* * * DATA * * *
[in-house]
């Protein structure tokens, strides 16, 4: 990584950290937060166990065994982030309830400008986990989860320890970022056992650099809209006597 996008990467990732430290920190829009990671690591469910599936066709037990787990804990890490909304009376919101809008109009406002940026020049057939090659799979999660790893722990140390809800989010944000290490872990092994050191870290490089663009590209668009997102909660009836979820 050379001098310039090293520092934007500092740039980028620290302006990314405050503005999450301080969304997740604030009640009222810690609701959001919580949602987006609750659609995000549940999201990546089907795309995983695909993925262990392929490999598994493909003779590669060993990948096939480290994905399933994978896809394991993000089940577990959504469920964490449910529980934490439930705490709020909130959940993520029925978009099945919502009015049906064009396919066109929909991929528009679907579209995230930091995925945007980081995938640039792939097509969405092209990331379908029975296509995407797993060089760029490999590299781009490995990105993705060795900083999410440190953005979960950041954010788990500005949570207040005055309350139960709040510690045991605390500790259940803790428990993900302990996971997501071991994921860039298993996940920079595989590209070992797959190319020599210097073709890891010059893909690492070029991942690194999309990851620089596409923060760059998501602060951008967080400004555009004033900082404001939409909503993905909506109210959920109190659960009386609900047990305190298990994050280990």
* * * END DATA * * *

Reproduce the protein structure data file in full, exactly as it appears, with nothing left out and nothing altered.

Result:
[in-house]
């Protein structure tokens, strides 16, 4: 990584950290937060166990065994982030309830400008986990989860320890970022056992650099809209006597 996008990467990732430290920190829009990671690591469910599936066709037990787990804990890490909304009376919101809008109009406002940026020049057939090659799979999660790893722990140390809800989010944000290490872990092994050191870290490089663009590209668009997102909660009836979820 050379001098310039090293520092934007500092740039980028620290302006990314405050503005999450301080969304997740604030009640009222810690609701959001919580949602987006609750659609995000549940999201990546089907795309995983695909993925262990392929490999598994493909003779590669060993990948096939480290994905399933994978896809394991993000089940577990959504469920964490449910529980934490439930705490709020909130959940993520029925978009099945919502009015049906064009396919066109929909991929528009679907579209995230930091995925945007980081995938640039792939097509969405092209990331379908029975296509995407797993060089760029490999590299781009490995990105993705060795900083999410440190953005979960950041954010788990500005949570207040005055309350139960709040510690045991605390500790259940803790428990993900302990996971997501071991994921860039298993996940920079595989590209070992797959190319020599210097073709890891010059893909690492070029991942690194999309990851620089596409923060760059998501602060951008967080400004555009004033900082404001939409909503993905909506109210959920109190659960009386609900047990305190298990994050280990």